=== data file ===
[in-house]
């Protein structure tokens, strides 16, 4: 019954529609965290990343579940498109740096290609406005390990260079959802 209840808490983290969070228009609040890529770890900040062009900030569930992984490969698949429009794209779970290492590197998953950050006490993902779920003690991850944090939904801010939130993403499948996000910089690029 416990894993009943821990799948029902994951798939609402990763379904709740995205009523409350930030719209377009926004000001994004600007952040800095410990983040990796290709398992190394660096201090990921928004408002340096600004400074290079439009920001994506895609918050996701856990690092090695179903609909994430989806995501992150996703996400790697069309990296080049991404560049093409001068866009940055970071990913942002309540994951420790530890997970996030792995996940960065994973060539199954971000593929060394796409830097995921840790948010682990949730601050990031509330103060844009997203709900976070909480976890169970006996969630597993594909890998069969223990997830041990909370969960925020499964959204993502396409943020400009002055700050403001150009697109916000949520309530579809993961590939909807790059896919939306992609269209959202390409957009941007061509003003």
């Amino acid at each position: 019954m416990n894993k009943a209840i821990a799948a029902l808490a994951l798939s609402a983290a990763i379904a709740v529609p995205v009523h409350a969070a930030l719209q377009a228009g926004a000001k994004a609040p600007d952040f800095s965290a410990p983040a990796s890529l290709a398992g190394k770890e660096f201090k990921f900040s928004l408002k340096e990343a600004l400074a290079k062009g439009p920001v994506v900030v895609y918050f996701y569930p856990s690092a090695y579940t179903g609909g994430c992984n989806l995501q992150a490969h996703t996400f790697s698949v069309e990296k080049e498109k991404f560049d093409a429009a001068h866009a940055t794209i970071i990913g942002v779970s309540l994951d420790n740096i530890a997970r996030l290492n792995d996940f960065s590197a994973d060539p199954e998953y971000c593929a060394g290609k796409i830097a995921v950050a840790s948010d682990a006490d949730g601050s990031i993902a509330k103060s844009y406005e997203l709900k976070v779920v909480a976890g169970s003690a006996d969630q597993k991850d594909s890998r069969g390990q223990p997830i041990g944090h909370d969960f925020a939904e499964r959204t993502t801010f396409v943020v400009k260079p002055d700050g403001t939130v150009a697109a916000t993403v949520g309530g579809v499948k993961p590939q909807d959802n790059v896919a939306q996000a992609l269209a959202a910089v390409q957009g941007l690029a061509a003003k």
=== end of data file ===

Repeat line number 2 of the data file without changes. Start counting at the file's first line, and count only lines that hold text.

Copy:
């Protein structure tokens, strides 16, 4: 019954529609965290990343579940498109740096290609406005390990260079959802 209840808490983290969070228009609040890529770890900040062009900030569930992984490969698949429009794209779970290492590197998953950050006490993902779920003690991850944090939904801010939130993403499948996000910089690029 416990894993009943821990799948029902994951798939609402990763379904709740995205009523409350930030719209377009926004000001994004600007952040800095410990983040990796290709398992190394660096201090990921928004408002340096600004400074290079439009920001994506895609918050996701856990690092090695179903609909994430989806995501992150996703996400790697069309990296080049991404560049093409001068866009940055970071990913942002309540994951420790530890997970996030792995996940960065994973060539199954971000593929060394796409830097995921840790948010682990949730601050990031509330103060844009997203709900976070909480976890169970006996969630597993594909890998069969223990997830041990909370969960925020499964959204993502396409943020400009002055700050403001150009697109916000949520309530579809993961590939909807790059896919939306992609269209959202390409957009941007061509003003």